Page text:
Medscheme, Discovery and GEMS fingered in report alleging racism by medical schemes
Cape Town - A new report released by the Council for Medical Schemes has some damning information on the racial discrimination present in some South African medical schemes.
The interim report was released on Tuesday, after a court application to try and prevent it from being released failed.
The Board of Healthcare Funders and Government Employees Medical Scheme (GEMS) tried to block the release of the report at the last minute, but Judge Colleen Collison ruled that both parties failed to convince her why they had not approached the court earlier, since the report’s release had originally been planned for December.
The investigation began in 2019, after a number of complaints by black medical practitioners. These practitioners claimed that they were being unfairly targeted.
According to the report, Medical schemes and administrators are 1.4 times more likely to conclude that black health-care practitioners have committed fraud, waste and abuse when compared to their non-black counterparts.
The Section 59 Investigation Panel that looked into these allegations was chaired by Advocate Tembeka Ngcukaitobi.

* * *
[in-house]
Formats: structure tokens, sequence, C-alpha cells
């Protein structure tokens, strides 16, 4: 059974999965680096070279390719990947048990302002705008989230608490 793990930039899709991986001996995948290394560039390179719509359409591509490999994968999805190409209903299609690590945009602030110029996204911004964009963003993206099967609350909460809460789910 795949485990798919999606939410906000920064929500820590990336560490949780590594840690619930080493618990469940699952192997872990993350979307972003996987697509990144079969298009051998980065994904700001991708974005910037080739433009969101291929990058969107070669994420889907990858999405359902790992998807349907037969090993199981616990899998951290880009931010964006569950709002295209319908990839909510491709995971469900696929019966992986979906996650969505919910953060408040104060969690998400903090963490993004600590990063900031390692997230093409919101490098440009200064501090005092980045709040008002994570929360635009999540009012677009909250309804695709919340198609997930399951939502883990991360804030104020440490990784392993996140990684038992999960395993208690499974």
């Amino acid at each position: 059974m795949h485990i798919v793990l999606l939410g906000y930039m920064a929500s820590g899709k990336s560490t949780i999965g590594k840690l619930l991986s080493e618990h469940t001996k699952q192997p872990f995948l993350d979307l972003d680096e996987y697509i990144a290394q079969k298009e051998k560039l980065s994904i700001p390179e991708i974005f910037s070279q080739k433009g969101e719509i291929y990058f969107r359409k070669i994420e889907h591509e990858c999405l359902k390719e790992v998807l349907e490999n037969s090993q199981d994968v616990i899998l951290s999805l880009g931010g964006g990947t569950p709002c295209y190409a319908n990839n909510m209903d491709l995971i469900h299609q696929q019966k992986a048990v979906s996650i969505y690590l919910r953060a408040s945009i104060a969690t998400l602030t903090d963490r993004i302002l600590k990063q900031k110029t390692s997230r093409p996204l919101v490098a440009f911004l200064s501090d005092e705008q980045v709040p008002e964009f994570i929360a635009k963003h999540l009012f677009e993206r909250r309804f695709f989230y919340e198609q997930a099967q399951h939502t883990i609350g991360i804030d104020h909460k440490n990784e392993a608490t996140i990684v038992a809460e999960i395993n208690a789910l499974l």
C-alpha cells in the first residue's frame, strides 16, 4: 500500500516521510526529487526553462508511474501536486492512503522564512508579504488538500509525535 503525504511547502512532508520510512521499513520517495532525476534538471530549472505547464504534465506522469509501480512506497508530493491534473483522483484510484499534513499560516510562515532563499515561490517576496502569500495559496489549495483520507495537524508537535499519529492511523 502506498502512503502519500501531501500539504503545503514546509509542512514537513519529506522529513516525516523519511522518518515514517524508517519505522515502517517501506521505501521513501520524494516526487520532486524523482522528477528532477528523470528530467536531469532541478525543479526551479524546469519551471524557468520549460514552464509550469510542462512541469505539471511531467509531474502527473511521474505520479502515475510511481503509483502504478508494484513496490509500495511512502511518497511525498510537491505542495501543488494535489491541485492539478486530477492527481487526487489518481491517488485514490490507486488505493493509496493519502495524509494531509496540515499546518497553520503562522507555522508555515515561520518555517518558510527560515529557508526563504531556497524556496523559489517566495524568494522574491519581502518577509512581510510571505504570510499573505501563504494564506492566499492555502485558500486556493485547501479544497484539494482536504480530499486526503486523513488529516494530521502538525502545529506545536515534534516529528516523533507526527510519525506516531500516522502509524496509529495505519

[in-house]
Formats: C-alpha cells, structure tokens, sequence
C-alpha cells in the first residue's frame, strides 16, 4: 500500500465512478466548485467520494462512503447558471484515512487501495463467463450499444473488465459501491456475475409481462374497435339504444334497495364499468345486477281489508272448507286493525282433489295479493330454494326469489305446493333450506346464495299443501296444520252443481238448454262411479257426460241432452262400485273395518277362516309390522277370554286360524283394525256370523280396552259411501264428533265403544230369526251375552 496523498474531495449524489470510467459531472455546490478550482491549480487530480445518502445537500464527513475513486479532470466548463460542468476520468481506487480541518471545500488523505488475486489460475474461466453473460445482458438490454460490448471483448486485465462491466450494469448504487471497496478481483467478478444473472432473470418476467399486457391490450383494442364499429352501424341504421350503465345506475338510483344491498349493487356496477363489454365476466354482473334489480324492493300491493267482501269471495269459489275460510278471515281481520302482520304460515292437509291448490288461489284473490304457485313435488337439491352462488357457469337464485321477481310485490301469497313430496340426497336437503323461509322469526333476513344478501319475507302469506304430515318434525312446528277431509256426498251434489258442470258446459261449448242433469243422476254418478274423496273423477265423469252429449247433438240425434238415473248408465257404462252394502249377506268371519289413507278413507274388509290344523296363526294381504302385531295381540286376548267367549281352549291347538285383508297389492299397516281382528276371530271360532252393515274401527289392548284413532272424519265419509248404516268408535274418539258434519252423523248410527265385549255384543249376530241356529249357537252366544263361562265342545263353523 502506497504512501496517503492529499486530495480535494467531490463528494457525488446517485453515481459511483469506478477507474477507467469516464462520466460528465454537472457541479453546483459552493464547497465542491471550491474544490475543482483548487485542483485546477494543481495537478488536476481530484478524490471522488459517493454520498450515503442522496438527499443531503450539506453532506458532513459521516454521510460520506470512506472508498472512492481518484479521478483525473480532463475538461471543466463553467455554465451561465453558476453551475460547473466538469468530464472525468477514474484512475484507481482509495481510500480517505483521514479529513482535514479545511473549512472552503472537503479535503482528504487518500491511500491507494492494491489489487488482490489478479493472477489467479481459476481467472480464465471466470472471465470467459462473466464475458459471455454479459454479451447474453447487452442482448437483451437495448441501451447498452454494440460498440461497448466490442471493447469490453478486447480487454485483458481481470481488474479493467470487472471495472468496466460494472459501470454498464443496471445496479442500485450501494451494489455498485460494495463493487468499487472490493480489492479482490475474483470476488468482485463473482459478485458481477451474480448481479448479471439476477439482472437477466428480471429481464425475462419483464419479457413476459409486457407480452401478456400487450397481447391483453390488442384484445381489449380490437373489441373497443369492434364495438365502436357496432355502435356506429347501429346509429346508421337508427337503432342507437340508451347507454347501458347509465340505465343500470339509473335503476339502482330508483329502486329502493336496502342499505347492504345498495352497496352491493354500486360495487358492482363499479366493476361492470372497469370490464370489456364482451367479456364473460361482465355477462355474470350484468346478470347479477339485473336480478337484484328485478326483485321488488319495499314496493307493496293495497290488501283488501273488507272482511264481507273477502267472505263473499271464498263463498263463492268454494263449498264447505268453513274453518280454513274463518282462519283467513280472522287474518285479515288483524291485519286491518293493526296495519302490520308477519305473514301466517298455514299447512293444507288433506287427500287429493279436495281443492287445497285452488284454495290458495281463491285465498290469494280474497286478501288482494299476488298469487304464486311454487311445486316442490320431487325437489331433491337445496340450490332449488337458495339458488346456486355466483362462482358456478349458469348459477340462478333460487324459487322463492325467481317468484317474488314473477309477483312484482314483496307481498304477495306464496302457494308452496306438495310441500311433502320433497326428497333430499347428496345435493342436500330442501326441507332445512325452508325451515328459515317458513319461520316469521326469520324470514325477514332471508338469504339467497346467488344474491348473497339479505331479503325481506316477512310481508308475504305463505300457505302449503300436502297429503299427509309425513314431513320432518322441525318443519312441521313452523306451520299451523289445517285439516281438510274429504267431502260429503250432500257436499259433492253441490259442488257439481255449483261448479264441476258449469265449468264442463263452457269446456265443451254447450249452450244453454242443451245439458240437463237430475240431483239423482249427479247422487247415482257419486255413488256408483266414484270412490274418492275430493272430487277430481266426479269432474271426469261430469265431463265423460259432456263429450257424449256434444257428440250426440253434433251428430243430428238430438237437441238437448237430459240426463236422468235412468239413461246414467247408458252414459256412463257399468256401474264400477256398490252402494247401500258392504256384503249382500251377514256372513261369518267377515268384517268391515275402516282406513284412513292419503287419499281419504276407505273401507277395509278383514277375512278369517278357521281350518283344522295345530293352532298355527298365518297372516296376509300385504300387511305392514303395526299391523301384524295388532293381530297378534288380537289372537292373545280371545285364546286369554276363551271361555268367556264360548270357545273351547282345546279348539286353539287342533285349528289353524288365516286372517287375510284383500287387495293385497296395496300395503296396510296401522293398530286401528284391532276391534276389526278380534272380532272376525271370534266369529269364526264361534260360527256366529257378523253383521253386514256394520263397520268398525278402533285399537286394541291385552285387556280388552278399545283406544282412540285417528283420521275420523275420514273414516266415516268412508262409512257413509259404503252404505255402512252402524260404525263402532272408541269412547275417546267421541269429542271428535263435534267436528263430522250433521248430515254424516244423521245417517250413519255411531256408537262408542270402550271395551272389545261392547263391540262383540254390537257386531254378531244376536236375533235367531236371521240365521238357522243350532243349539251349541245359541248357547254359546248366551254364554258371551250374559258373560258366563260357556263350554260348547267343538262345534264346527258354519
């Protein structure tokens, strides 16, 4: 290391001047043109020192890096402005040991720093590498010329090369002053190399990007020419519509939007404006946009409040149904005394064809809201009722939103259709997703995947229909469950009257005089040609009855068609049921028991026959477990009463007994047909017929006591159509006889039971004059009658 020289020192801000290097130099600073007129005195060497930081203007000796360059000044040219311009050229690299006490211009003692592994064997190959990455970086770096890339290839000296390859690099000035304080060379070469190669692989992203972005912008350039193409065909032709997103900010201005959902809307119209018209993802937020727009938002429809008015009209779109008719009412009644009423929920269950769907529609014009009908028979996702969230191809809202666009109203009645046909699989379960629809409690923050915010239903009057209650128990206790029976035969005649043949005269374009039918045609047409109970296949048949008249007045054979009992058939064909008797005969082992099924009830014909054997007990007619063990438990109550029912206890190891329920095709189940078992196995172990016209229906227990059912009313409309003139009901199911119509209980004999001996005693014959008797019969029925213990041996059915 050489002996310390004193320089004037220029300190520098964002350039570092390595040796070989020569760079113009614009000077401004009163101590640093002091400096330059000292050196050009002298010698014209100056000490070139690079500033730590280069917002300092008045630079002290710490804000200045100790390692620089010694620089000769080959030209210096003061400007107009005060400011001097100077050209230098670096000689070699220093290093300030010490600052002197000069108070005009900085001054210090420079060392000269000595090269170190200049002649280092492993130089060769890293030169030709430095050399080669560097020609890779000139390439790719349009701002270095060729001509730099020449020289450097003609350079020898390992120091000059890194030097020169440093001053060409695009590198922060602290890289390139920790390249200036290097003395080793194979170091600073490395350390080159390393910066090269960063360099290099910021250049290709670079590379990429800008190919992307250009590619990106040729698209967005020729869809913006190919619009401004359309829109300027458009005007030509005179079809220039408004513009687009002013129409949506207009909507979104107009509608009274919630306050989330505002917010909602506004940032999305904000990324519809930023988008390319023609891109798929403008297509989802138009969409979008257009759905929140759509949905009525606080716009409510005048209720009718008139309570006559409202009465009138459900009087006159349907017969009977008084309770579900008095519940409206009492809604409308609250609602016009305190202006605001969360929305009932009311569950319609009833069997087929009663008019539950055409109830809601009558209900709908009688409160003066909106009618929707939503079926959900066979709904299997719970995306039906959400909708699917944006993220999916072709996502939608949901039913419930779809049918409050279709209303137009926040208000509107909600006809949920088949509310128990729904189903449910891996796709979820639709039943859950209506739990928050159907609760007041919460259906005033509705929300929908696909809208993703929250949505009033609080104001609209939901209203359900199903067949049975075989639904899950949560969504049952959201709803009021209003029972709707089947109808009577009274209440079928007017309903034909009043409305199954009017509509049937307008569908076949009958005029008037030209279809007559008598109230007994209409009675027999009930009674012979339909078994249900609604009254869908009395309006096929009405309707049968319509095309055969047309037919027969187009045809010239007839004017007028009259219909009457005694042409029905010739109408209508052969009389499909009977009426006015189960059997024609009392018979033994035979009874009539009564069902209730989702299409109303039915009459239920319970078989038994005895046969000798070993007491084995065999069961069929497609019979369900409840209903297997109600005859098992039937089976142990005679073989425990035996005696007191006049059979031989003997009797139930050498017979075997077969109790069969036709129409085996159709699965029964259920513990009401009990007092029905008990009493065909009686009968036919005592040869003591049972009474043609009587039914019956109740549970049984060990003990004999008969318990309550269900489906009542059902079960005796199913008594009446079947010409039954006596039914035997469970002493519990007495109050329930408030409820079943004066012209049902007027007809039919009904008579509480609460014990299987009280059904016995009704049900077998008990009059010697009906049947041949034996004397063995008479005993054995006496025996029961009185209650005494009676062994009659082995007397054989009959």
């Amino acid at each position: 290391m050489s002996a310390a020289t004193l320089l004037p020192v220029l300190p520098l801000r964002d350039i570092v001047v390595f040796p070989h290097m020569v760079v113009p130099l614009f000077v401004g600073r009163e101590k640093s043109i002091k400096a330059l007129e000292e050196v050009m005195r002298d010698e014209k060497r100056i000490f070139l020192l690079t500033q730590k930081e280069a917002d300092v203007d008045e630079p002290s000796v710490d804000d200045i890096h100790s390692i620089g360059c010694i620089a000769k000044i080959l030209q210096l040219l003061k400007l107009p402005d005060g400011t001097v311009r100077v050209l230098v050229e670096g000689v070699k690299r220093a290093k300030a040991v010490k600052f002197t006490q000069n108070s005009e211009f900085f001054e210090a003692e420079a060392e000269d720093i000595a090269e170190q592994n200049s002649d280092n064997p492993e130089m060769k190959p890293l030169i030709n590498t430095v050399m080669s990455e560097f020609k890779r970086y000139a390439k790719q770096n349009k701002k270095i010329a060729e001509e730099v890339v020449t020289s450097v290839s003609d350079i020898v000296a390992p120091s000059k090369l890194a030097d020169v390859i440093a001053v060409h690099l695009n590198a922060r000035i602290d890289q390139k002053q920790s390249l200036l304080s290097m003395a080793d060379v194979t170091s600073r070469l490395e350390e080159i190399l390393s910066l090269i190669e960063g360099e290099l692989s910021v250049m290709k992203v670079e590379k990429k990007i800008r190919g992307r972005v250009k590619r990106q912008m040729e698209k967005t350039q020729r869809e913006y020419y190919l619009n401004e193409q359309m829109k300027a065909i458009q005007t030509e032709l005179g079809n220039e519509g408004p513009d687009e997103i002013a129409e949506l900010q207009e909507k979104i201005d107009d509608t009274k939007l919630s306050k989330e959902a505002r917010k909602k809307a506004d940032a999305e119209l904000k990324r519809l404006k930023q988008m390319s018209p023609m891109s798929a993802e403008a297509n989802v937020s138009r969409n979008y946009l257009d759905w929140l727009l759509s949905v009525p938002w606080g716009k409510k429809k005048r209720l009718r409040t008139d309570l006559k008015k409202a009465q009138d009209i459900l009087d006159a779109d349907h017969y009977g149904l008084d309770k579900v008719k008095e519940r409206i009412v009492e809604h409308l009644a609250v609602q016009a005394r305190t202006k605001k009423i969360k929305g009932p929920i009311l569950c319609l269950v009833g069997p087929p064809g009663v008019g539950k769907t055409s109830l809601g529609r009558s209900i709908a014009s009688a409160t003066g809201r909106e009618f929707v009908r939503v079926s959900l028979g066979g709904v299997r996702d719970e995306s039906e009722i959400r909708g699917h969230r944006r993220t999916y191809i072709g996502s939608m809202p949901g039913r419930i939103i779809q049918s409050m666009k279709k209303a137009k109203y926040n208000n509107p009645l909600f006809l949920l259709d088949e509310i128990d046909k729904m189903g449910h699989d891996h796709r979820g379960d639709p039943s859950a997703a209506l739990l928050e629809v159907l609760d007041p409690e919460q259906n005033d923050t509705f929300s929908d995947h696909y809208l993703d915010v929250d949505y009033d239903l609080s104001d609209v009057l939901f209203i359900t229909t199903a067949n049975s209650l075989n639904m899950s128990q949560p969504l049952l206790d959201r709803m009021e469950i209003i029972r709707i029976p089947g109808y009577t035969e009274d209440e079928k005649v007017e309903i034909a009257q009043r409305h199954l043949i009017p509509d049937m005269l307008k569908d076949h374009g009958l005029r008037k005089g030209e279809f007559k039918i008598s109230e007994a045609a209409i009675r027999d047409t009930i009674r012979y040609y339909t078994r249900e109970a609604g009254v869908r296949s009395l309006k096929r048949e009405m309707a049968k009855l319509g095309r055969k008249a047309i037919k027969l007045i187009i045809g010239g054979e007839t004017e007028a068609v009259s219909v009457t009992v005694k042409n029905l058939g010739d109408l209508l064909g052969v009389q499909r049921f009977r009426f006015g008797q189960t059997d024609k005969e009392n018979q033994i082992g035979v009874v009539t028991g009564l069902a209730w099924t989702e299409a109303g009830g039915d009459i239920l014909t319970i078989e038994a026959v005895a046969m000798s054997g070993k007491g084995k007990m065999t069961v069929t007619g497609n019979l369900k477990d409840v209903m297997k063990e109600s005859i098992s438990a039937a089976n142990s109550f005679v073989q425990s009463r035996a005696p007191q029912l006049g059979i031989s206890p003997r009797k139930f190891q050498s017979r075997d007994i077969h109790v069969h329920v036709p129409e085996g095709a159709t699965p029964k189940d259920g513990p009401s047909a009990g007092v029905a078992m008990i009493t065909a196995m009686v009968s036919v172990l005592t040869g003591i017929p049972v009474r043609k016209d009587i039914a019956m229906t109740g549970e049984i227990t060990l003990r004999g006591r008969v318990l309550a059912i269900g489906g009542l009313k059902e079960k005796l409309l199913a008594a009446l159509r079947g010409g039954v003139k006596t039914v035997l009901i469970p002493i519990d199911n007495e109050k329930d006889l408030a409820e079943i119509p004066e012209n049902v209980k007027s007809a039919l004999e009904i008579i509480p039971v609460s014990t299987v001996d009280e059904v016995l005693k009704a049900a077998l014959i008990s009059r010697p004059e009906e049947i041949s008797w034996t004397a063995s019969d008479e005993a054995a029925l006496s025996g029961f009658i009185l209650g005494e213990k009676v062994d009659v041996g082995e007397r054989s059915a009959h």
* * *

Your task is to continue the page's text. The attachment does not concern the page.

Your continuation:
The panel found no evidence of explicit racial bias in the algorithms and methods schemes and administrators used to identify health-care practitioners who had potentially done wrong.
“However, using the data that Discovery, GEMS and Medscheme provided the panel ... there is a substantial difference in fraud, waste and abuse outcomes between black and non-black practitioners over the period January 2012 to June 2019,” Ngcukaitobi said.
Ngcukaitobi further added that the probability that there was no correlation between racial status and the outcome of fraud, waste and abuse proceedings was “for all practical purposes” zero.
Medscheme, Discovery and GEMS have all contested the statistics by Zaid Kimmie, a statistical expert who was appointed by the panel.
Kimmie argued that he found that there was a definite disproportionate impact of fraud, waste and abuse investigations on black providers, which amounted to unfair discrimination.
The report also claimed that the procedures followed by the medical schemes in probing fraud, waste and abuse cases were unfair.
The panel found that schemes and administrators were “policing” practitioners.
Ngcukaitobi argued that the panel’s role was to provide a safe place for individuals to express their experience of racial discrimination and unfair treatment.
“We had no power to find anyone guilty. Nor were we appointed to investigate the veracity of each individual claim of unfair treatment and unfair discrimination. But we would be failing in our duty if we had ignored the degrading, humiliating and distressing impact of racism against the individuals who testified before us,” he said.